Humble Nadal in 7th heaven at French Open

Rafael Nadal is so unflinching, so nearly unbeatable, while

sliding and grinding and pounding his way past opponent after

opponent at the French Open. Away from the red clay, Nadal is

human, of course. Humble, even.

Nadal’s mind, generally impervious to negativity on court, was

fraught with worry for the 18 or so hours he and No. 1-ranked Novak

Djokovic were made to wait, from Sunday evening into Monday

afternoon, before continuing the fourth set of their

rain-interrupted final at Roland Garros, a match filled with

historic implications.

While eating dinner, while leafing through his favorite Japanese

anime comic book in his hotel room before bedtime, while getting in

a pre-match practice session, Nadal focused not on the

tantalizingly close prospect of a record seventh French Open

championship, but rather on the other possible outcome: a loss in a

fourth consecutive major final against Djokovic, who in turn would

become the first man since 1969 to collect four Grand Slam titles

in a row.

”You never know if you’re going to win another one,” Nadal

said. ”Opportunities pass … Losing a fourth in a row would have

been tough for me.”

When play was halted by showers on Sunday, the No. 2-ranked

Nadal was clinging to a lead quickly shrinking as his performance

dipped and Djokovic’s rose. It wasn’t until a few minutes before

setting foot back on Court Philippe Chatrier – his favorite arena

at his favorite tournament on his favorite surface – that Nadal set

aside his anxiety. Oh, did he. Once again the King of Clay, Nadal

overwhelmed Djokovic for the 50 minutes and nine games they played

Monday, wrapping up a 6-4, 6-3, 2-6, 7-5 victory that allowed Nadal

to earn French Open trophy No. 7, breaking a tie with Bjorn

Borg.

”I don’t know if I am the best or not,” said Nadal, who won

his 11th Grand Slam title overall. ”I am not the right one to say

that.”

Djokovic, for his part, had zero doubts.

”He’s definitely (the) best player in history … on this

surface,” said Djokovic, whose 27-match Grand Slam winning streak

ended, ”and results are showing that he’s one of the best

ever.”

Can’t argue with that. Since his French Open debut at age 18 in

May 2005, Nadal is 52-1 for his career at the tournament, the only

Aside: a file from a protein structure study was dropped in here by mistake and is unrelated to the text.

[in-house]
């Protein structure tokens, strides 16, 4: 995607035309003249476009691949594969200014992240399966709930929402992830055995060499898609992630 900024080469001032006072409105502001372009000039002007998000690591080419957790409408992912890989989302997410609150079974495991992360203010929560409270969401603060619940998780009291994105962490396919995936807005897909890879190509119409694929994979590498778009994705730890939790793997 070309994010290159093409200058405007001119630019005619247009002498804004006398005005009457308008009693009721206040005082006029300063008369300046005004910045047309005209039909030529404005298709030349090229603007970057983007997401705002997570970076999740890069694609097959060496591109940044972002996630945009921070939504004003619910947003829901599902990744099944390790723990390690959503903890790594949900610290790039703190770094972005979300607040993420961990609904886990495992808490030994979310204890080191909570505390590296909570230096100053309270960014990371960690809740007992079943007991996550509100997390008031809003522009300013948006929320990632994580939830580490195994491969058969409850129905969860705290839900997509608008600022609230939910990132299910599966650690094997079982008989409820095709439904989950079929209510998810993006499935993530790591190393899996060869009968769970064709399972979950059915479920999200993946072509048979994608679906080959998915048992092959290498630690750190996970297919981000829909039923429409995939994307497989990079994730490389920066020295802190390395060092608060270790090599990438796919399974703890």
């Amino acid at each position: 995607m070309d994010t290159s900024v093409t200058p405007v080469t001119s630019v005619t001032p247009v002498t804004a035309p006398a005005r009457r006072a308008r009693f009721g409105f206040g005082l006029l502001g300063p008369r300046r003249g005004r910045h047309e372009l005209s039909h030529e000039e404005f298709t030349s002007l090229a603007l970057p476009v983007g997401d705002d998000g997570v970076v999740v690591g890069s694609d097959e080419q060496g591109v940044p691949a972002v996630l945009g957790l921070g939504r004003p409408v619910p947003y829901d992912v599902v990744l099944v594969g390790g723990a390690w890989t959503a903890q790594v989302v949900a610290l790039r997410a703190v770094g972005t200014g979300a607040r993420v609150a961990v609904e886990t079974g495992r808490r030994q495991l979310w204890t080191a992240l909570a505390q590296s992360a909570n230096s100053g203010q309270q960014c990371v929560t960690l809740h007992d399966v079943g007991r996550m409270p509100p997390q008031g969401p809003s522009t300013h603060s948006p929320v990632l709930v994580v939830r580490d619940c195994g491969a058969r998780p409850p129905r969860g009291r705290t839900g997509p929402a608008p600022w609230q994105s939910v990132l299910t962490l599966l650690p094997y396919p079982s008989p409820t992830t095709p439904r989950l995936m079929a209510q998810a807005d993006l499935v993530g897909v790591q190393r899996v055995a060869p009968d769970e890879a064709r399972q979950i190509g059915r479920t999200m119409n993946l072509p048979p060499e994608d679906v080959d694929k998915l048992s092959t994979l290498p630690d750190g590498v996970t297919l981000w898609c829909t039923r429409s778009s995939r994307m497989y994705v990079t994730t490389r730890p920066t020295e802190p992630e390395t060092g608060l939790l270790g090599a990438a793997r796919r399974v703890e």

loss coming to Robin Soderling in the fourth round in 2009.

Asked to explain his success on clay, Nadal pointed not to his

uppercut of a topspin-slathered forehand, or his superior returns

of serve, but rather to his movement, his mental fortitude, and

this: ”I always was scared to lose.”

Djokovic gave Nadal reason for added concern, having beaten him

in the finals at Wimbledon in July, the U.S. Open in September, and

the Australian Open in January. Djokovic was attempting to be only

the third man to win four major tournaments in succession, joining

Don Budge in 1938, and Rod Laver in 1962 and 1969.

Alas, Djokovic ran into Nadal at Roland Garros. The same thing

happened to Roger Federer in 2006 and `07, when his Grand Slam bids

fell one win short because of losses to Nadal in the French Open

final.

”For us, it was very important to win here now against

Djokovic, because we knew that if he won again, the fourth one,

then (Rafa) completing a Grand Slam of losses would have been

ugly,” said Toni Nadal, Rafael’s uncle and coach. ”And we were

very close to doing that.”

Instead, his nephew gained ground on Federer’s record of 16

Grand Slam titles, tying Borg and Laver for fourth place.

Borg walked away from the sport at age 25 after losing the 1981

Wimbledon and U.S. Open finals to John McEnroe.

”If Borg had kept playing until he was 30, he might have won 10

French Opens – something Nadal could wind up doing if he keeps

playing,” said Corrado Barazzutti, a top-10 player in the 1970s

who lost all 10 career matches against the Swede.

”Borg was a player who, particularly on red clay, was

unbeatable, in my opinion. Facing him on a court was like being

trapped in a tunnel. It was dark. You couldn’t move,” Barazzutti

said. ”That must be what it’s like to play Nadal.”

Even a passing shower that the players waited out on the

sideline didn’t slow Nadal on this afternoon. He’s from the island

of Mallorca, and loves to spend his rare downtime playing golf or

hanging out at the beach or fishing.

Nadal dropped to his knees on winning and covered his face,

thick strips of white tape covering the knuckles and fingertips of

his racket-wielding left hand. He rose, chucked his racket, and

clambered into the stands for a group hug with his father and

various members of his entourage. Then he leaped into Toni’s arms,

spilling his uncle’s bottle of water.

”When you lose, it’s because you don’t deserve the title,”

Nadal said. ”So in my mind, this was the final I had to win.

That’s why I was so emotional.”

Nearly two hours later, Nadal and more than a dozen others

gathered on the court for a photo session of the sort you might see

at a wedding. First, everyone stood together for a picture, Nadal

cradling the trophy. Then came various two-person poses: Rafa with

Dad; Rafa with Uncle Toni; Rafa with his buddy Pau Gasol of the Los

Angeles Lakers.

Might seem a tad over-the-top for a guy who’s done this so many

times.

Then again, you only win your seventh French Open trophy

once.

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